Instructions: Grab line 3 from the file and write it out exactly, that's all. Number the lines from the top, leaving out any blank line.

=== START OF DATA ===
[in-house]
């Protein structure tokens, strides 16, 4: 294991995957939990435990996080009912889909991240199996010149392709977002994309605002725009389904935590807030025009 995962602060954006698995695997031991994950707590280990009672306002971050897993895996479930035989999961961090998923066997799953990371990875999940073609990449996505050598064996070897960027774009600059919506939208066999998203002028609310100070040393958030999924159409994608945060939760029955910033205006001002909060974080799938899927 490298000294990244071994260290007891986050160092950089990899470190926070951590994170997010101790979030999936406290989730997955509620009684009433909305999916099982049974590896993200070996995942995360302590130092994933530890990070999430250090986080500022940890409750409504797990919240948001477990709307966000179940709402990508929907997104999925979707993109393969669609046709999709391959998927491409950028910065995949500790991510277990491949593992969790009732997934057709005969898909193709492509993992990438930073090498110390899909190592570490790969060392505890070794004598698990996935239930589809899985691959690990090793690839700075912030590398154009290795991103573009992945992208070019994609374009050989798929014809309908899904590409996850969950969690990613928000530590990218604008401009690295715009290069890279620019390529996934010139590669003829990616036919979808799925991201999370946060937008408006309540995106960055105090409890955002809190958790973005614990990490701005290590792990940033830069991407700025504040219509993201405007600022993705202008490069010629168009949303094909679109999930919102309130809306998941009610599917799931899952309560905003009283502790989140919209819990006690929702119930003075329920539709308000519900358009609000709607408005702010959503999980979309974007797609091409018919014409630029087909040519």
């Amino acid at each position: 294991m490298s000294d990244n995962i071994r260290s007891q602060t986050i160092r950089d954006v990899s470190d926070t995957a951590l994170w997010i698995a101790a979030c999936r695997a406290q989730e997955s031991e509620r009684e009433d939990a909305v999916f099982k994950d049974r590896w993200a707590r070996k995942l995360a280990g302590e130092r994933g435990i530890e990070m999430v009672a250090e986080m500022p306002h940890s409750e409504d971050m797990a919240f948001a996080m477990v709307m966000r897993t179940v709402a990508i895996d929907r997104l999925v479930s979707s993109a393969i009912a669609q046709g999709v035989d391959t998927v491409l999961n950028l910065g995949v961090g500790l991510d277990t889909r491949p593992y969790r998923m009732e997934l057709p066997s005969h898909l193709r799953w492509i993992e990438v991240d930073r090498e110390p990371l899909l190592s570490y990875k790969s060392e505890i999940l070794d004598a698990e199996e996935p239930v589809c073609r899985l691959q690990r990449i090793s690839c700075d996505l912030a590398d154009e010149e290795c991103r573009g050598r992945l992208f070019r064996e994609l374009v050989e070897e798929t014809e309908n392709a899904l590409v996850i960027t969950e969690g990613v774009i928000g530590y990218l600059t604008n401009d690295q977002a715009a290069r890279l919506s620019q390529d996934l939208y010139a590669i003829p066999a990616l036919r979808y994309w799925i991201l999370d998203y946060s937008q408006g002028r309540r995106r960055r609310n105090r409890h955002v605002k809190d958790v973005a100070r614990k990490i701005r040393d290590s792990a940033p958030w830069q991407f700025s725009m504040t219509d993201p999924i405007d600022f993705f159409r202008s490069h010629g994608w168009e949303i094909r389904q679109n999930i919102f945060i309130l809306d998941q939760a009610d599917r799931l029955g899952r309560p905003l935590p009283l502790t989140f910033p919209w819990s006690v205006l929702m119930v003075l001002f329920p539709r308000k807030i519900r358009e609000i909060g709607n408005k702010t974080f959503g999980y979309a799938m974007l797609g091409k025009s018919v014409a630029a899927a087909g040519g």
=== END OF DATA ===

């Amino acid at each position: 294991m490298s000294d990244n995962i071994r260290s007891q602060t986050i160092r950089d954006v990899s470190d926070t995957a951590l994170w997010i698995a101790a979030c999936r695997a406290q989730e997955s031991e509620r009684e009433d939990a909305v999916f099982k994950d049974r590896w993200a707590r070996k995942l995360a280990g302590e130092r994933g435990i530890e990070m999430v009672a250090e986080m500022p306002h940890s409750e409504d971050m797990a919240f948001a996080m477990v709307m966000r897993t179940v709402a990508i895996d929907r997104l999925v479930s979707s993109a393969i009912a669609q046709g999709v035989d391959t998927v491409l999961n950028l910065g995949v961090g500790l991510d277990t889909r491949p593992y969790r998923m009732e997934l057709p066997s005969h898909l193709r799953w492509i993992e990438v991240d930073r090498e110390p990371l899909l190592s570490y990875k790969s060392e505890i999940l070794d004598a698990e199996e996935p239930v589809c073609r899985l691959q690990r990449i090793s690839c700075d996505l912030a590398d154009e010149e290795c991103r573009g050598r992945l992208f070019r064996e994609l374009v050989e070897e798929t014809e309908n392709a899904l590409v996850i960027t969950e969690g990613v774009i928000g530590y990218l600059t604008n401009d690295q977002a715009a290069r890279l919506s620019q390529d996934l939208y010139a590669i003829p066999a990616l036919r979808y994309w799925i991201l999370d998203y946060s937008q408006g002028r309540r995106r960055r609310n105090r409890h955002v605002k809190d958790v973005a100070r614990k990490i701005r040393d290590s792990a940033p958030w830069q991407f700025s725009m504040t219509d993201p999924i405007d600022f993705f159409r202008s490069h010629g994608w168009e949303i094909r389904q679109n999930i919102f945060i309130l809306d998941q939760a009610d599917r799931l029955g899952r309560p905003l935590p009283l502790t989140f910033p919209w819990s006690v205006l929702m119930v003075l001002f329920p539709r308000k807030i519900r358009e609000i909060g709607n408005k702010t974080f959503g999980y979309a799938m974007l797609g091409k025009s018919v014409a630029a899927a087909g040519g």